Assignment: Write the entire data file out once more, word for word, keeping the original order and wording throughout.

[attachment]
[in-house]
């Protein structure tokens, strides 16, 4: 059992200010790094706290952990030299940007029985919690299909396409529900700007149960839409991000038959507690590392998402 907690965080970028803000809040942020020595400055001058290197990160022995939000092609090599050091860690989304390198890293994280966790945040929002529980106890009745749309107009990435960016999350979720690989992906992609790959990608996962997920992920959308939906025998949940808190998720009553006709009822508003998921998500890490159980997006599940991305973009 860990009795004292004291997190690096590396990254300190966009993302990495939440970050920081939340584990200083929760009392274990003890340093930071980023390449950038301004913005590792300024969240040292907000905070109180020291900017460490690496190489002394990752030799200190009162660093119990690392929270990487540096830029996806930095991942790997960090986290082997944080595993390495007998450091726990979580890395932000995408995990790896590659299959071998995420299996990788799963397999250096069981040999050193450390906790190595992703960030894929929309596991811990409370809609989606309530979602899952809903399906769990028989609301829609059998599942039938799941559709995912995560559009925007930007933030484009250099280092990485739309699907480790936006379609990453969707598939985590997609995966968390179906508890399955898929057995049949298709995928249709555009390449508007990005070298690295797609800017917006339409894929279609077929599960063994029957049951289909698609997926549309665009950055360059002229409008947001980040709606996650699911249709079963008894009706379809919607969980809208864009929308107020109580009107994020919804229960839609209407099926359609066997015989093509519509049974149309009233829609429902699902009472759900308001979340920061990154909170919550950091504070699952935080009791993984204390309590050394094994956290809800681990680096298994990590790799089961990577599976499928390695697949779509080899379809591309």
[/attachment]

[in-house]
């Protein structure tokens, strides 16, 4: 059992200010790094706290952990030299940007029985919690299909396409529900700007149960839409991000038959507690590392998402 907690965080970028803000809040942020020595400055001058290197990160022995939000092609090599050091860690989304390198890293994280966790945040929002529980106890009745749309107009990435960016999350979720690989992906992609790959990608996962997920992920959308939906025998949940808190998720009553006709009822508003998921998500890490159980997006599940991305973009 860990009795004292004291997190690096590396990254300190966009993302990495939440970050920081939340584990200083929760009392274990003890340093930071980023390449950038301004913005590792300024969240040292907000905070109180020291900017460490690496190489002394990752030799200190009162660093119990690392929270990487540096830029996806930095991942790997960090986290082997944080595993390495007998450091726990979580890395932000995408995990790896590659299959071998995420299996990788799963397999250096069981040999050193450390906790190595992703960030894929929309596991811990409370809609989606309530979602899952809903399906769990028989609301829609059998599942039938799941559709995912995560559009925007930007933030484009250099280092990485739309699907480790936006379609990453969707598939985590997609995966968390179906508890399955898929057995049949298709995928249709555009390449508007990005070298690295797609800017917006339409894929279609077929599960063994029957049951289909698609997926549309665009950055360059002229409008947001980040709606996650699911249709079963008894009706379809919607969980809208864009929308107020109580009107994020919804229960839609209407099926359609066997015989093509519509049974149309009233829609429902699902009472759900308001979340920061990154909170919550950091504070699952935080009791993984204390309590050394094994956290809800681990680096298994990590790799089961990577599976499928390695697949779509080899379809591309």